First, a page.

Lokinet is a cutting-edge onion router that uses the Oxen Service Node network to relay traffic. Lokinet’s power lies in its ability to route both TCP and UDP traffic via network-layer onion routing — in practical terms, this means that Lokinet can be used for secure, highly anonymised video streaming, voice and video calling, and other high-bandwidth use cases that are impossible using competing onion routers.
Of the tools in the Oxen ecosystem, Lokinet has the broadest range of possible applications for developers; if implemented correctly, it allows any new or existing web application to completely anonymize its incoming and outgoing network connections. Developers can also use Lokinet in their applications to access clearnet addresses using exit node functionality. You can read more about exit nodes here.
Mark wants to create a realtime voice chat application which uses VoIP to allow groups of users to communicate with each other synchronously. He wants his application to respect the privacy of its users, and respect his privacy as the operator of the service, by not collecting any identifying information, like IP addresses. Mark can accomplish this by hosting his voice chat server on Lokinet.
Anna runs an online video streaming platform. Recently, her customers have complained that their ISPs are blocking them from accessing her website. Anna wants her customers to be able to access her website and bypass blocking by ISPs. Anna can accomplish this by setting up her website to be accessible on Lokinet, providing her customers with total anonymity.
As a developer, you are typically going to be hosting your application from a VPS or dedicated server. You’ll need to install the Lokinet package on your server in order to make your web application accessible via Lokinet.
Using applications and services over Lokinet from the client side is typically very straightforward if your application supports hostnames (rather than relying only on IP addresses) and the user has Lokinet installed and running. If these requirements are met, your application or service should be able to work with no changes or updates.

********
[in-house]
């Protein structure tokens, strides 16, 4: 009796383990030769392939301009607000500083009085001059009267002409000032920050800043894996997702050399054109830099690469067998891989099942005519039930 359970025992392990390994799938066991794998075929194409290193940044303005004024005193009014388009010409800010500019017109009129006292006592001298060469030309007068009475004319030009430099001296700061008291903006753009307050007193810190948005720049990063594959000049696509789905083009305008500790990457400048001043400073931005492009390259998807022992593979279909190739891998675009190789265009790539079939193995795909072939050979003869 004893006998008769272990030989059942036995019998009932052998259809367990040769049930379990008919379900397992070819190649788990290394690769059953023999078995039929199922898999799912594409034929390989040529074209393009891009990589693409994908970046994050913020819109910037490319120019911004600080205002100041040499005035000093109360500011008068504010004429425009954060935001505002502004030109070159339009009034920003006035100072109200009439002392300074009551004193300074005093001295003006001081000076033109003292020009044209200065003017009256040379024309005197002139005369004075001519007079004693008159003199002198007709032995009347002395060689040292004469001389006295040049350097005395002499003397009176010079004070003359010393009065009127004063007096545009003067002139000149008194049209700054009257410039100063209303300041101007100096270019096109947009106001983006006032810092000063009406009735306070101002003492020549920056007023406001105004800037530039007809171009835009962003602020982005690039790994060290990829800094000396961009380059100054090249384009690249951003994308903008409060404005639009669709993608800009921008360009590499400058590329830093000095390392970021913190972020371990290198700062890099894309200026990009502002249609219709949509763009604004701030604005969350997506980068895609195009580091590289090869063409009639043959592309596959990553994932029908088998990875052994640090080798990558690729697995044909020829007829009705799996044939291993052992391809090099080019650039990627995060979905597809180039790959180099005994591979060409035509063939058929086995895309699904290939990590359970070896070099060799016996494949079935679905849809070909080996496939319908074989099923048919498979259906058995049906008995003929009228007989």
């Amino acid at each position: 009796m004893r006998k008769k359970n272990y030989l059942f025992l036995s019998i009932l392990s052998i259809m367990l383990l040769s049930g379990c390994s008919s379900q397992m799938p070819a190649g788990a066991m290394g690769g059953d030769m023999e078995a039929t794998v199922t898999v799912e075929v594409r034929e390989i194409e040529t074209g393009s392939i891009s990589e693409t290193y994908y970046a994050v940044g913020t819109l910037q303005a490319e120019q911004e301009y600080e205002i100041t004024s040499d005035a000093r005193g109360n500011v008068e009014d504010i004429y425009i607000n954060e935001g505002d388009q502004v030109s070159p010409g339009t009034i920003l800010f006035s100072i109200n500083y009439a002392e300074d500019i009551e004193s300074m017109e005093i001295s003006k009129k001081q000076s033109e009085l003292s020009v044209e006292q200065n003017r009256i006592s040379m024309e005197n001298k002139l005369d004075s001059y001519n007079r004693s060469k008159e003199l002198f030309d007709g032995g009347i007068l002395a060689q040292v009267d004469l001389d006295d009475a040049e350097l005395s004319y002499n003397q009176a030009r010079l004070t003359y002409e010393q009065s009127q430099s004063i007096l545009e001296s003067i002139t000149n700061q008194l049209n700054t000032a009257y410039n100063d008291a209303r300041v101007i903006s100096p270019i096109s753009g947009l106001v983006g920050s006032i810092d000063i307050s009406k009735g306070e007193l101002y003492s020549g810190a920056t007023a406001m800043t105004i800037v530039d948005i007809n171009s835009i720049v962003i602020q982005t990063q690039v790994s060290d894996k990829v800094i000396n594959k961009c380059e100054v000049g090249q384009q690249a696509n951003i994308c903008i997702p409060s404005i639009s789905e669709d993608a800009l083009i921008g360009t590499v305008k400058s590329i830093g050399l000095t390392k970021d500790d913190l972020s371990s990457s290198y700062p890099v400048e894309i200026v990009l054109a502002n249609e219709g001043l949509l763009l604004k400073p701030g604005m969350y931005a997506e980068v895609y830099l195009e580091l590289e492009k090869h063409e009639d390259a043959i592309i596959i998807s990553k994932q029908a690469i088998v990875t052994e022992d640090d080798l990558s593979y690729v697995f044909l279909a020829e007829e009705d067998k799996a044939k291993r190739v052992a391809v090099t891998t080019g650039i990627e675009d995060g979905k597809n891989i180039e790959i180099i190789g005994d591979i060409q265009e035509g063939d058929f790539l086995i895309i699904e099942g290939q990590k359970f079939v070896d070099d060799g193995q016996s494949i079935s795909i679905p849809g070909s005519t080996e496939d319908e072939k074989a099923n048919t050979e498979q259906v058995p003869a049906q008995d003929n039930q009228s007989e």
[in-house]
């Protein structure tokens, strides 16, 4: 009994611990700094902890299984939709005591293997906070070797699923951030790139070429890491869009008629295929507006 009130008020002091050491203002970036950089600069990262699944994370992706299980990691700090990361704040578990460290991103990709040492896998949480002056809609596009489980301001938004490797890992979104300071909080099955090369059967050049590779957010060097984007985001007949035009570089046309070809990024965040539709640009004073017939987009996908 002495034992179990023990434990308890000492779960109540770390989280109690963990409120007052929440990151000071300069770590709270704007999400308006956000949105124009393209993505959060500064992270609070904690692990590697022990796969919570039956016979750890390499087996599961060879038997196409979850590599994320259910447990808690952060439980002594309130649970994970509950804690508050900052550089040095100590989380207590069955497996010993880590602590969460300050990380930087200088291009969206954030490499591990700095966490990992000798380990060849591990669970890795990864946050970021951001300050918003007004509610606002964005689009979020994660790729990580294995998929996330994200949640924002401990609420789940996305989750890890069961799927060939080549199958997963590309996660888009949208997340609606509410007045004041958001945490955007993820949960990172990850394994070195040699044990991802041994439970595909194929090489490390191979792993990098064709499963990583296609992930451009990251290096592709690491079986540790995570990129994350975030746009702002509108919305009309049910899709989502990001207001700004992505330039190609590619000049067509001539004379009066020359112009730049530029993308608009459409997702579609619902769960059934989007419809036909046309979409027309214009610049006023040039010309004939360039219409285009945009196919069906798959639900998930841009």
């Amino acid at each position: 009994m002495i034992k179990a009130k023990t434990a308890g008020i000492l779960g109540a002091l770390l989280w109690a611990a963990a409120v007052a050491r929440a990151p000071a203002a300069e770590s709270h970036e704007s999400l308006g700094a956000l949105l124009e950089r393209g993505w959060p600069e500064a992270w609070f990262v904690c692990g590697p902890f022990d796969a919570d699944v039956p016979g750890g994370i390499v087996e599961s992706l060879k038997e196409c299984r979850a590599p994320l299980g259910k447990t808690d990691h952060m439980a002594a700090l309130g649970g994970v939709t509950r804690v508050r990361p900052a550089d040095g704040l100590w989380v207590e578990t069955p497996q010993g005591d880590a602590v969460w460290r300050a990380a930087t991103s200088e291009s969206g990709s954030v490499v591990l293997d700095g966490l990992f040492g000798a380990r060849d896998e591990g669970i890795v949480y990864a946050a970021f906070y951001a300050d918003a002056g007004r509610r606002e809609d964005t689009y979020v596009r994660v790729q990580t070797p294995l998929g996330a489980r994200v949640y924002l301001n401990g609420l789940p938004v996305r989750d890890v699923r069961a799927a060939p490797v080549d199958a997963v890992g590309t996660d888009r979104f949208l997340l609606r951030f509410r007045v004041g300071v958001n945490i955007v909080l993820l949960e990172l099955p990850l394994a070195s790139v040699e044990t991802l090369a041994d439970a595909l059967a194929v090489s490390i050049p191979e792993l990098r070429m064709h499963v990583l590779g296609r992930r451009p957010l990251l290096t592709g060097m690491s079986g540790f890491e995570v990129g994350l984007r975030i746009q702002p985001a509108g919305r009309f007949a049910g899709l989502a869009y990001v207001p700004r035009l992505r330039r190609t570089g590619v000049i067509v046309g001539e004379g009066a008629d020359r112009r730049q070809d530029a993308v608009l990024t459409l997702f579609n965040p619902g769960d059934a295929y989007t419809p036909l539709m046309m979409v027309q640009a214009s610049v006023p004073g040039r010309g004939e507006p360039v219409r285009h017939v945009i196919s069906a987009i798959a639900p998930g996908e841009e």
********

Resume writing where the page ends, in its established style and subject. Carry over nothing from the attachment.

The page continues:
Example: a Mumble (VoIP chat) server exists at the .loki address
probably.loki (name purchased via ONS), port 64738. Using the stock Mumble application with no changes, any user with Lokinet installed and running can access this server by simply entering
probably.loki as the server address.
What’s happening behind the scenes? When a user installs Lokinet, they also install a DNS resolver into the host system. When a .loki TLD is entered into your application, Lokinet will resolve this .loki address, build an anonymised path to the service, and then return a local IP address to your application. Any packets sent to that local IP address will be wrapped and sent down the anonymised path to reach the server hosting the .loki address.
By default, Lokinet addresses are long pseudorandom strings which contain the public key of the Lokinet service, versioning information, and other important protocol information:
These addresses are difficult for users to remember, and hard for developers to communicate to users. If you want a human-readable name for your application, you can purchase an alphanumeric ONS name to be mapped to your service’s .loki address. This mapping is then stored in the Oxen blockchain. ONS names can be purchased inside the Oxen desktop wallet or CLI wallet.
Currently, users need to install and run the Lokinet client in order to access applications and services over Lokinet. Although Lokinet clients can be bundled with existing application installers, this increases installer size and can confuse users about what is being installed on their computer.
We are currently in the early stages of developing a library implementation of Lokinet which will be able to be imported into any existing application and called on when Lokinet connections need to be made. This will allow developers more granular control over Lokinet, and make it easier to seamlessly integrate Lokinet into applications without relying on users installing additional software packages.